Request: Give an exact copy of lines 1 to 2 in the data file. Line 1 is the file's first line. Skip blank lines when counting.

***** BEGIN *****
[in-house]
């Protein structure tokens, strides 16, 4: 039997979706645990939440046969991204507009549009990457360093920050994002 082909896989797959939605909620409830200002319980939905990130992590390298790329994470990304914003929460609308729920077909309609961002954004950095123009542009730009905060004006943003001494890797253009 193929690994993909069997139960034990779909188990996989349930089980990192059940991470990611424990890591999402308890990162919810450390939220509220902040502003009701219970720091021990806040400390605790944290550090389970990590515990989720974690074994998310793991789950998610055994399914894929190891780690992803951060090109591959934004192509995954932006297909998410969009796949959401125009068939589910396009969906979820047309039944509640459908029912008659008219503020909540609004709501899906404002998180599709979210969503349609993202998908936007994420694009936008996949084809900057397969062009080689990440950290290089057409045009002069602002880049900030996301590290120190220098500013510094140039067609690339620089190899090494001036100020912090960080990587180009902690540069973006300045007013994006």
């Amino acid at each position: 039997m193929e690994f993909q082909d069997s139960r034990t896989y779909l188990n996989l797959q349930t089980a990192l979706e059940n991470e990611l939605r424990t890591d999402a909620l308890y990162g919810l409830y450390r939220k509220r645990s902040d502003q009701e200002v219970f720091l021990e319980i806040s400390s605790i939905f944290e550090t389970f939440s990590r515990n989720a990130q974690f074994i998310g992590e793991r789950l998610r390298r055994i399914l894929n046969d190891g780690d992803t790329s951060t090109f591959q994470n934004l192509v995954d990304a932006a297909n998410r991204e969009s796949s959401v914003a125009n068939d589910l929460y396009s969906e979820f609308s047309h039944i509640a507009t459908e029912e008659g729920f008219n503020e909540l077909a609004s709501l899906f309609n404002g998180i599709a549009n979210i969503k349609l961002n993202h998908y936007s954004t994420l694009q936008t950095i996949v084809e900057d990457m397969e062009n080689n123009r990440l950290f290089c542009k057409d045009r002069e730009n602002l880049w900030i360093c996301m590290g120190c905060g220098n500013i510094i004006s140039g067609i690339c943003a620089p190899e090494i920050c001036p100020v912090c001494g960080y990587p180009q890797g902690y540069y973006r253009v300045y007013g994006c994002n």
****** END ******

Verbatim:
[in-house]
């Protein structure tokens, strides 16, 4: 039997979706645990939440046969991204507009549009990457360093920050994002 082909896989797959939605909620409830200002319980939905990130992590390298790329994470990304914003929460609308729920077909309609961002954004950095123009542009730009905060004006943003001494890797253009 193929690994993909069997139960034990779909188990996989349930089980990192059940991470990611424990890591999402308890990162919810450390939220509220902040502003009701219970720091021990806040400390605790944290550090389970990590515990989720974690074994998310793991789950998610055994399914894929190891780690992803951060090109591959934004192509995954932006297909998410969009796949959401125009068939589910396009969906979820047309039944509640459908029912008659008219503020909540609004709501899906404002998180599709979210969503349609993202998908936007994420694009936008996949084809900057397969062009080689990440950290290089057409045009002069602002880049900030996301590290120190220098500013510094140039067609690339620089190899090494001036100020912090960080990587180009902690540069973006300045007013994006």